Zimmerman (1981:79) – Kerkegaard and Heidegger - Entschlossenheit
quinta-feira 17 de janeiro de 2019
A thorough comparison of Kierkegaard and Heidegger on resoluteness can be found elsewhere.  Here I only want to mention the following points. For Kierkegaard, the human subject is authentic only when infinitely concerned about its own subjectivity; the highest task of human life is to become a subject in the most appropriate way.  Accomplishing this task requires the commitment to our own particular possibilities. Being fully human means deciding to be oneself. More important than any particular moral choice is choosing to will in the first place. Only in choosing to will to be ethical can one discern good and evil as choices.  The aesthete, described in Either/ Or, is desperate because he refuses to make such a choice; he is morally neutral. Proud and defiant, he seeks fulfillment in the astounding and sensual.  But, paradoxically, in chasing after infinite possibilities, he loses himself as a particular individual. The truly daring adventure is the quiet but demanding effort to become one: self.  This effort begins only if the individual accepts that he is in despair — in flight from himself. Only in courageous resoluteness, however, can he see the absolute importance of choosing himself.  To choose himself absolutely requires that he acknowledge his own guilt, finitude, and limitations.  In choosing to be his own subjectivity, he gives up the longing for security. He begins to understand that only objects are complete; human beings are always in the process of becoming. Resoluteness does not end his uncertainty and ambiguity, but lets him accept that all spiritual life is necessarily ambiguous. In resoluteness, or in wanting to have a conscience, the individual acknowledges that his primary responsibility is to be himself.  When he flees from this responsibility, he becomes a self-hating coward. Being true to oneself requires endurance, patience, courage, steadfastness, will, and striving. The "reward" is nothing  other than being the finite subjectivity one already is. "The truly extraordinary man is the truly ordinary man."  According to Kierkegaard, most of us do not want to be ourselves; we want to be something else.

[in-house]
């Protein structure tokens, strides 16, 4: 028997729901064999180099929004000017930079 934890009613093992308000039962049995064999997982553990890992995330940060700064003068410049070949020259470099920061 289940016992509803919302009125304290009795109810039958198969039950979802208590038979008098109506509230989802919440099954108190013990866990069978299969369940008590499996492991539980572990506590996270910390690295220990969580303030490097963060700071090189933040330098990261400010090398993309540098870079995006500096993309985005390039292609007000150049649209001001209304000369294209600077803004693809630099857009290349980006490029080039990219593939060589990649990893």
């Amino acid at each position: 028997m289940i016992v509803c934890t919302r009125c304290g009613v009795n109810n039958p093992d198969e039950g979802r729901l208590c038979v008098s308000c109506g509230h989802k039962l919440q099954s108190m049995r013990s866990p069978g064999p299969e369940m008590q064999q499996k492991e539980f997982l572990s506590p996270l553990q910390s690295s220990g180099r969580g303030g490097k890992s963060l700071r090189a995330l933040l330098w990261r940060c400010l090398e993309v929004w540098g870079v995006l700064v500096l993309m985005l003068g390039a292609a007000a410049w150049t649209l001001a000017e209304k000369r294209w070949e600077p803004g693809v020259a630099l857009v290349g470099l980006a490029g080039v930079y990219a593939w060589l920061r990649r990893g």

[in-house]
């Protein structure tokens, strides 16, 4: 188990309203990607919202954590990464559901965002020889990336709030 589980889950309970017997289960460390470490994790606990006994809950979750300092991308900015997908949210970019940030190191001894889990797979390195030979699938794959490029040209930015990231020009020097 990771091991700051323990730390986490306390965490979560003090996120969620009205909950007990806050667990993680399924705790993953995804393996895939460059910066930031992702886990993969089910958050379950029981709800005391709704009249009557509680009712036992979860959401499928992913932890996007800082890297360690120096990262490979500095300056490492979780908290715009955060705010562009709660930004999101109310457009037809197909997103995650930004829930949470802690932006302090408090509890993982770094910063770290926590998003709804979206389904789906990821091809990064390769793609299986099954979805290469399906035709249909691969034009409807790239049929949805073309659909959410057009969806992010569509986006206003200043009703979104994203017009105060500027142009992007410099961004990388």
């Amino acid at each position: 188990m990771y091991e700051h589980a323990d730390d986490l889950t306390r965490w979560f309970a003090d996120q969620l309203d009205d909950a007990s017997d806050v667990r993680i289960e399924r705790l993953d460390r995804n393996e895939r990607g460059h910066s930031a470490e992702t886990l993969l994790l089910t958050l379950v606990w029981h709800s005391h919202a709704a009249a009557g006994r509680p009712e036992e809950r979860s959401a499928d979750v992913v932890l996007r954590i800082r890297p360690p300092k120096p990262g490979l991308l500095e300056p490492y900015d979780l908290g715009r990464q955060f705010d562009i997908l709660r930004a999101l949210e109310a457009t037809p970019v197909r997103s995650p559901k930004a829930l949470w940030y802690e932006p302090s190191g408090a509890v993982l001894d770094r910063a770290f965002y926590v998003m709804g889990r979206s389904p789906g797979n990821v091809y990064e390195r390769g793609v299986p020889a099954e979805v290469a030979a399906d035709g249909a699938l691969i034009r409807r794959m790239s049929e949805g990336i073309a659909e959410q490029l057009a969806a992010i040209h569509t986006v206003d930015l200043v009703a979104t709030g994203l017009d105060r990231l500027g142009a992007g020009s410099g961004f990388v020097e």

The similarities between Kierkegaard’s "ethical individual" and Heidegger’s "authentic self" should be evident. The differences stem from the fact that Kierkegaard is critical of philosophy, while Heidegger wants to revitalize it. Kierkegaard claimed that philosophy had degenerated into the abstract thinking of Hegel , who seemed to overlook the importance of the individual person . Philosophy had become abstract reflection, but the life of reflection is desperate. Genuine life is always concrete and demands that one shoulder particular responsibilities. For Heidegger, although philosophy must be rooted in concrete human existence, its task is — above all — to make possible the authentic disclosure of Being. Authenticity is, of course, important in itself, but for the philosopher authenticity is a crucial element in the event of the revelation of Being. The revelation of Being, as such, only happens in conjunction with the authentic revelation of an individual’s own Being. (p. 79)
Ver online : ECLIPSE OF THE SELF
 Schrag, Existence and Freedom; Stack, Kierkegaard’s Existential Ethics; and Michael Wyschogrod, Kierkegaard and Heidegger: Ontology of Existence (New York: Humanities Press, 1969).
 Sören Kierkegaard, Concluding Unscientific Postscript, trans. by David F. Swenson and Walter Lowrie (Princeton: Princeton University Press, 1969), pp. 116, 119.
 Kierkegaard, Either/Or, II. trans. by Walter Lowrie (New York: Doubleday & Company, Inc., 1959), p. 1 73.
 Ibid., p. 199.
 Kierkegaard, Concluding Unscientific Postscript, p. 133.
 Kierkegaard, Either/Or, p. 220; Concluding Unscientific Postscript, pp. 90-97.
 Kierkegaard, Either/Or, pp. 220-223.
 Cf. Stack, Kierkegaard’s Existential Ethics, p. 122; Kierkegaard, Either/ Or, p. 210.
 Kierkegaard, Either/Or, p. 333; Concluding Unscientific Postscript, p. 113.